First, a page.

Additionally, a new revenue framework for the industry is taking shape. For the past five or so years, the price of batteries has been falling while states are encouraging the integration of batteries in both regulated and unregulated electricity markets. With those underpinnings in place, we believe that a template for long-term revenue contracts is now ready and could be a disruptive game-changer in US electricity markets. These innovative contracts (typically between a utility and a battery owner) promise to pay the battery owner both for storage capacity and for any power actually dispatched to the grid. Previously, storage projects struggled to find financing without a specified revenue stream, making it difficult for investors to accurately assess risk and return. As a result, many storage projects could only gain funding as an add-on to financing for a related wind or solar project. Now, with a template for contracts that details the expected revenue stream of a project, it should become much easier to attract competitive financing for battery storage deals. (Other factors that should help make financing easier to secure include the batteries now deriving revenues from multiple stacked revenue streams, improving market regulations, subsidies and faster permitting.)
Having an effective template for contracts is a big advance that should pave the way for capital to fund projects, both for stand-alone storage facilities and hybrid projects (battery storage paired with wind, solar or hydro). Investors willing to fund these projects could gain a first-mover advantage for the next few years due to a mismatch between the risk associated with these projects and the ability of investors to correctly assess that risk. With the industry still in its infancy, active managers can be rewarded with potentially attractive returns in the next few years until a larger pool of investors becomes familiar with the nascent industry.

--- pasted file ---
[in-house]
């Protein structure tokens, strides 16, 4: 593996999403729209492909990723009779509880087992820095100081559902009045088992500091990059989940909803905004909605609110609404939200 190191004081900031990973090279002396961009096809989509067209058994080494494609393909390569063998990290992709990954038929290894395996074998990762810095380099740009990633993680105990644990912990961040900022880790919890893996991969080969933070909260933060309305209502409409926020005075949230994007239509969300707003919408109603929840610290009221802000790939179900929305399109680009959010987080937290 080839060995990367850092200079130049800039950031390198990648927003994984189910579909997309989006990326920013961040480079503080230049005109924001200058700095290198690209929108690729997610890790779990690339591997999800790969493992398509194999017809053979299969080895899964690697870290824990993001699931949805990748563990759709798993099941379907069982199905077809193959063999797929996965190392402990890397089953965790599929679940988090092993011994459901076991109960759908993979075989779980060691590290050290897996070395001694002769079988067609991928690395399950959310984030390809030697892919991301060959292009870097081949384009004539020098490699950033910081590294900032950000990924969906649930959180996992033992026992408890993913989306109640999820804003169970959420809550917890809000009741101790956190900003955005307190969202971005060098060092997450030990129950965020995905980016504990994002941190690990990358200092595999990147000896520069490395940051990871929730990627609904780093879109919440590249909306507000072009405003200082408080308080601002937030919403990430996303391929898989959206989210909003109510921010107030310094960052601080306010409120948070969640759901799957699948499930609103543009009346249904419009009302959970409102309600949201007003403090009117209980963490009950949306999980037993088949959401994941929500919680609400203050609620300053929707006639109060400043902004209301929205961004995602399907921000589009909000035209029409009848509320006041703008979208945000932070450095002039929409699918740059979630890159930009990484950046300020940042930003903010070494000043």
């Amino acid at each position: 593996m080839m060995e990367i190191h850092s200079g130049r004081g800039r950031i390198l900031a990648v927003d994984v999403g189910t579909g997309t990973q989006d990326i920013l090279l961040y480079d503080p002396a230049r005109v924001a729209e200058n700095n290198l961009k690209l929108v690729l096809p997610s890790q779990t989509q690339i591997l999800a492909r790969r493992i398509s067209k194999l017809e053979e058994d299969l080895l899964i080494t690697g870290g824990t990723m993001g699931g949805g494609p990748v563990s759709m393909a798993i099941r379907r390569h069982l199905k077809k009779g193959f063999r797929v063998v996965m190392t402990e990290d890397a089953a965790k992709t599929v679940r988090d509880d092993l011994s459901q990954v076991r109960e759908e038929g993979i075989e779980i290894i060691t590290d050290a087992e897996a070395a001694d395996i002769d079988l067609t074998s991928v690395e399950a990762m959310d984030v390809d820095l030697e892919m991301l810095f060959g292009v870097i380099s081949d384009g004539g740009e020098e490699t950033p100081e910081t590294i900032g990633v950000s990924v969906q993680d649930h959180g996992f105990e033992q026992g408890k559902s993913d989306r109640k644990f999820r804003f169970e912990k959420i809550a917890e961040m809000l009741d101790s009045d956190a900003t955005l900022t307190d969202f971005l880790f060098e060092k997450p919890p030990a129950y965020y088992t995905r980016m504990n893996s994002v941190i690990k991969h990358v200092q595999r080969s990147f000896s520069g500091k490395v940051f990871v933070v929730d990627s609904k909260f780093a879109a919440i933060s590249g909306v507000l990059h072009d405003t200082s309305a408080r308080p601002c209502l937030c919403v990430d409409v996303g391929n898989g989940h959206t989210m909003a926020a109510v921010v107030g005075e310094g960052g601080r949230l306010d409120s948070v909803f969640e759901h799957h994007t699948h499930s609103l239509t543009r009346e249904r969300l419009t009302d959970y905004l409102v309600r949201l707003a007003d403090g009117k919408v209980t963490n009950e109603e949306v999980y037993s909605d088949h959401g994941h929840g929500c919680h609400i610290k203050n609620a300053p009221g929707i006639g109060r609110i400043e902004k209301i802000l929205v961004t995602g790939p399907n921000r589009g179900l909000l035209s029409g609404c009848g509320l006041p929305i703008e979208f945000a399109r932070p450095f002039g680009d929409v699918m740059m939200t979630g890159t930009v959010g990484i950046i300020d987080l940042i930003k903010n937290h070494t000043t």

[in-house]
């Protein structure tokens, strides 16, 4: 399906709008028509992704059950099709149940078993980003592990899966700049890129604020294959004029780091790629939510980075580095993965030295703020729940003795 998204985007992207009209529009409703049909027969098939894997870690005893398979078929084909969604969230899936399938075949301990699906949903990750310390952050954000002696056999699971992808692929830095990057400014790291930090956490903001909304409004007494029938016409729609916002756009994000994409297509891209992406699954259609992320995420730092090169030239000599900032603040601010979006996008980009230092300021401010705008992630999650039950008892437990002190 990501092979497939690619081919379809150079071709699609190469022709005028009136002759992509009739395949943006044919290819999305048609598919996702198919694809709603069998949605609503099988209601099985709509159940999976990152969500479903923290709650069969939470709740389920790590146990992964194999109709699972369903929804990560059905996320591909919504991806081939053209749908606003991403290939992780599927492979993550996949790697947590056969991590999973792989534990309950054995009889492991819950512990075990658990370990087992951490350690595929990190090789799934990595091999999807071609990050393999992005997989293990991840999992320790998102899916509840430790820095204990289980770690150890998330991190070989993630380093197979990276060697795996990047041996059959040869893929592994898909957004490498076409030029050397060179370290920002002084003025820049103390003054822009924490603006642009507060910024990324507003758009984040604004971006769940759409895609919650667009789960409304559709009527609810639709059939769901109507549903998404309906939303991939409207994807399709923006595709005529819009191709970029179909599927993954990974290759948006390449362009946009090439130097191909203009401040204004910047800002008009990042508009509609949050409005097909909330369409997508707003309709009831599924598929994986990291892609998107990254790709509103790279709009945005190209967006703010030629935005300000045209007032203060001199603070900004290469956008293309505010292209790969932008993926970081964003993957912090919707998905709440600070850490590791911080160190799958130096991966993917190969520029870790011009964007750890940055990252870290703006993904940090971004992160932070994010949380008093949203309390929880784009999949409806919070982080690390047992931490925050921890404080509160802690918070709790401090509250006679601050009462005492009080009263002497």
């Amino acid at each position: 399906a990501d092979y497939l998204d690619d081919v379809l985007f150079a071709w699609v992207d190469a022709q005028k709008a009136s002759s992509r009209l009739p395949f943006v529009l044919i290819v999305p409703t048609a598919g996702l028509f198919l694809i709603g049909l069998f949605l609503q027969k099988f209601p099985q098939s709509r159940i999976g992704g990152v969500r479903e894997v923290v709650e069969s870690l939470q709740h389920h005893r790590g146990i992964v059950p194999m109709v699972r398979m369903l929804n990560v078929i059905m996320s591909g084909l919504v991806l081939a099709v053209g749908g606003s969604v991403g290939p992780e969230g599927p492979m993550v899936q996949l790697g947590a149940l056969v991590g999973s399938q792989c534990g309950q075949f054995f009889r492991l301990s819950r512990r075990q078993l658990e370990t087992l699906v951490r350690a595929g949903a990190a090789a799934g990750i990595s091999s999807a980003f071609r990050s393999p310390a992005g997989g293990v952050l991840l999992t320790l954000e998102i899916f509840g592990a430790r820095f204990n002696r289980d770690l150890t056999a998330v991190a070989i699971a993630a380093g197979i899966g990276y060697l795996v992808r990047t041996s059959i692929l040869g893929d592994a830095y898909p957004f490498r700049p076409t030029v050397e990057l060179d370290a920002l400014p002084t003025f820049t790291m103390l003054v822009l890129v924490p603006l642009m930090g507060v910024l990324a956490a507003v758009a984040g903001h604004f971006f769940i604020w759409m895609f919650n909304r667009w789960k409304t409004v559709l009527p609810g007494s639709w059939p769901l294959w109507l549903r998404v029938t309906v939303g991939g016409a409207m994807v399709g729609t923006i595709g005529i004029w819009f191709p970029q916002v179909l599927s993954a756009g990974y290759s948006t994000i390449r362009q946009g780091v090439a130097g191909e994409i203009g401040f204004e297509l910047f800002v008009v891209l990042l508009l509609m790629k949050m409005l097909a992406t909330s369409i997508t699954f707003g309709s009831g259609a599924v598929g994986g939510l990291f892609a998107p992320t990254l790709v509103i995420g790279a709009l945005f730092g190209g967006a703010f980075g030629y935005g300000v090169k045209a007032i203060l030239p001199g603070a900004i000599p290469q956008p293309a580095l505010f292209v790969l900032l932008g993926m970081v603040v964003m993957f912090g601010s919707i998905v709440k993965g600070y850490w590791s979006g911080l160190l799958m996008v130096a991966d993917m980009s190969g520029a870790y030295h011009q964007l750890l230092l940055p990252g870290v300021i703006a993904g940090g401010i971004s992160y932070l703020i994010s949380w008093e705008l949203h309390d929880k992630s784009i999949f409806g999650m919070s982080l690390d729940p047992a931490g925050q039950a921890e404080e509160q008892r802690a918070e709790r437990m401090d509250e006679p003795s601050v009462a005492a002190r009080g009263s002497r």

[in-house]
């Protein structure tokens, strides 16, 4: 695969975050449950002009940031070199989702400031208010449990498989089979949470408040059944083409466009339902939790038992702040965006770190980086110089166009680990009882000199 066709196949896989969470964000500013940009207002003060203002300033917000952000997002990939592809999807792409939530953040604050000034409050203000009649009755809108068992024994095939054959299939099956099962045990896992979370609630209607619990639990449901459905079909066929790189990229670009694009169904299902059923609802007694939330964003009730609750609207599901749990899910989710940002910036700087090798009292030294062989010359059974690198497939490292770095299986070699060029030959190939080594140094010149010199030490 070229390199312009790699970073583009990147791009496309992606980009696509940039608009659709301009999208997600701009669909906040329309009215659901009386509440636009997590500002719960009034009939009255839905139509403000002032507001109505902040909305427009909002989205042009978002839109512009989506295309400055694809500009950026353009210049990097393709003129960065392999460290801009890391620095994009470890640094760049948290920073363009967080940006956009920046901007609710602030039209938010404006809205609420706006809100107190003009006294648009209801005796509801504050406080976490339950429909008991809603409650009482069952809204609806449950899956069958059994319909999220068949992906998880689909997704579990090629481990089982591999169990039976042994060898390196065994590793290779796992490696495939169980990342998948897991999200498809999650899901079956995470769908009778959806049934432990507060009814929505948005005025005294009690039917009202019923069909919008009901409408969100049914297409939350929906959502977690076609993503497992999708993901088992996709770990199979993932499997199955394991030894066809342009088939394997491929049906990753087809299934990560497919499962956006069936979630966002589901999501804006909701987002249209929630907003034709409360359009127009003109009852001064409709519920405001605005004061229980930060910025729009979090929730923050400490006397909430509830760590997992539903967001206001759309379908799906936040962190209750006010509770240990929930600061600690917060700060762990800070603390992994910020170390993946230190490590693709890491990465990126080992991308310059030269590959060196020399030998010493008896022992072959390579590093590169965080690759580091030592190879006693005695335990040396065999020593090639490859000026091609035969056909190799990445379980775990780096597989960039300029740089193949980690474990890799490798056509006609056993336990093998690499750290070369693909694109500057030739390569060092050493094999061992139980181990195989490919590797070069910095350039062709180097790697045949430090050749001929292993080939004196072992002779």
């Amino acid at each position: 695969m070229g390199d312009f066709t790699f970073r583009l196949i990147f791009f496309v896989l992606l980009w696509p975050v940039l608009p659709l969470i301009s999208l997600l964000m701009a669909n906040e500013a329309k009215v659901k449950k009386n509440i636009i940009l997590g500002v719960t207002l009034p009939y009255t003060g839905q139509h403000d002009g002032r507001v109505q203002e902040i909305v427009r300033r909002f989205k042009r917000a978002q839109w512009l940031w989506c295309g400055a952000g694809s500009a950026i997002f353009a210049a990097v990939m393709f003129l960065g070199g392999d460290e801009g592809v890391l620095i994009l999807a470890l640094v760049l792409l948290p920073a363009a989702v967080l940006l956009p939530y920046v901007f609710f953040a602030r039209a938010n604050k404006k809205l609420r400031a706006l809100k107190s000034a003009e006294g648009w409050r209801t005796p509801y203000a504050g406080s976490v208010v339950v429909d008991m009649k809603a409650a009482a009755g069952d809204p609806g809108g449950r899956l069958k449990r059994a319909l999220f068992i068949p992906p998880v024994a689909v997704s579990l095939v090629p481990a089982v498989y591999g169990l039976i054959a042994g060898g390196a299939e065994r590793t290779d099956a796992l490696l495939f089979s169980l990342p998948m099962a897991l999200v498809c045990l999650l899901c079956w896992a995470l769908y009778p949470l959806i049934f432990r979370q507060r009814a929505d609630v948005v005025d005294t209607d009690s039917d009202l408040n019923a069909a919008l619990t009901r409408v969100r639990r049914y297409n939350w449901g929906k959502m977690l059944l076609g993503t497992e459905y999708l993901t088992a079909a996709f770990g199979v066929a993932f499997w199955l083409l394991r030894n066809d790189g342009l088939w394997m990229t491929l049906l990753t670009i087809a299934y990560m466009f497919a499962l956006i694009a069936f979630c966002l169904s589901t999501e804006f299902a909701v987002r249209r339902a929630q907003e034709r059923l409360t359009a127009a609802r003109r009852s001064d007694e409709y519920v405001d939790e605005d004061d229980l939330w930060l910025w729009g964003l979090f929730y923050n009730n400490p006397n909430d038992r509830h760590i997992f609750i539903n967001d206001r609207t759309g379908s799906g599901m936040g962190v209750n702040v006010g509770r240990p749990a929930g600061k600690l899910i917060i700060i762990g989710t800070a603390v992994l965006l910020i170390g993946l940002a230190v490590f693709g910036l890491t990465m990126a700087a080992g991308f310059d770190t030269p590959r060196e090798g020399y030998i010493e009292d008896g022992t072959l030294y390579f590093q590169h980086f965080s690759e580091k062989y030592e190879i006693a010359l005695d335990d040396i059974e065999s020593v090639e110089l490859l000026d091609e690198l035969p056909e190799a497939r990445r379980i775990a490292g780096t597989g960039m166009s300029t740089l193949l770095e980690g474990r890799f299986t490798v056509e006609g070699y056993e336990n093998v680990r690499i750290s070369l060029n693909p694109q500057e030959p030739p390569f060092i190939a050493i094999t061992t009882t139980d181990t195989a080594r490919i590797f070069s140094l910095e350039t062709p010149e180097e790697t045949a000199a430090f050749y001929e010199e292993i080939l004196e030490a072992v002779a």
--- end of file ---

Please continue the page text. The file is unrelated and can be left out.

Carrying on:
Also, once the large-scale battery storage industry attracts sufficient financing, it can be a truly disruptive part of the battle to restrain climate change. At a time when US and Canadian wind and solar energy projects are already viable without subsidies, storage can solve a crucial remaining challenge facing renewable energy—how to maximize the value of an intermittent source of energy, both as grid power and on-site energy for customers. While you cannot know exactly when the sun will shine or when the wind will blow, with batteries you can now store that energy and then sell it later when demand on the grid is high, offering project owners the chance to command the highest prices for their energy.
Lastly, storage projects also have a set of intrinsic characteristics that should appeal to investors as they become more comfortable with the asset class. First, these deals provide predictable cash yields and tend to be less sensitive to inflation because of contracted revenue agreements. In addition, infrastructure assets historically have added portfolio diversification because of their low correlation to equities, bonds and other traditional assets in an investor’s portfolio.
In conclusion, large-scale battery storage offers investors a unique opportunity to make money and fight climate change, to do well and do good. With the emergence of a template for revenues contracts now in place, making it easier to finance stand-alone and hybrid deals, US battery storage is ready for its next growth chapter.
* This chart does not include electric vehicle charging which was modelled on a country basis and not split regionally. PJM Interconnection is a Regional Transmission Organization (RTO); MISO is an Independent System Operator (ISO) as well as an RTO; ERCOT (Electric Reliability Council of Texas) is an ISO.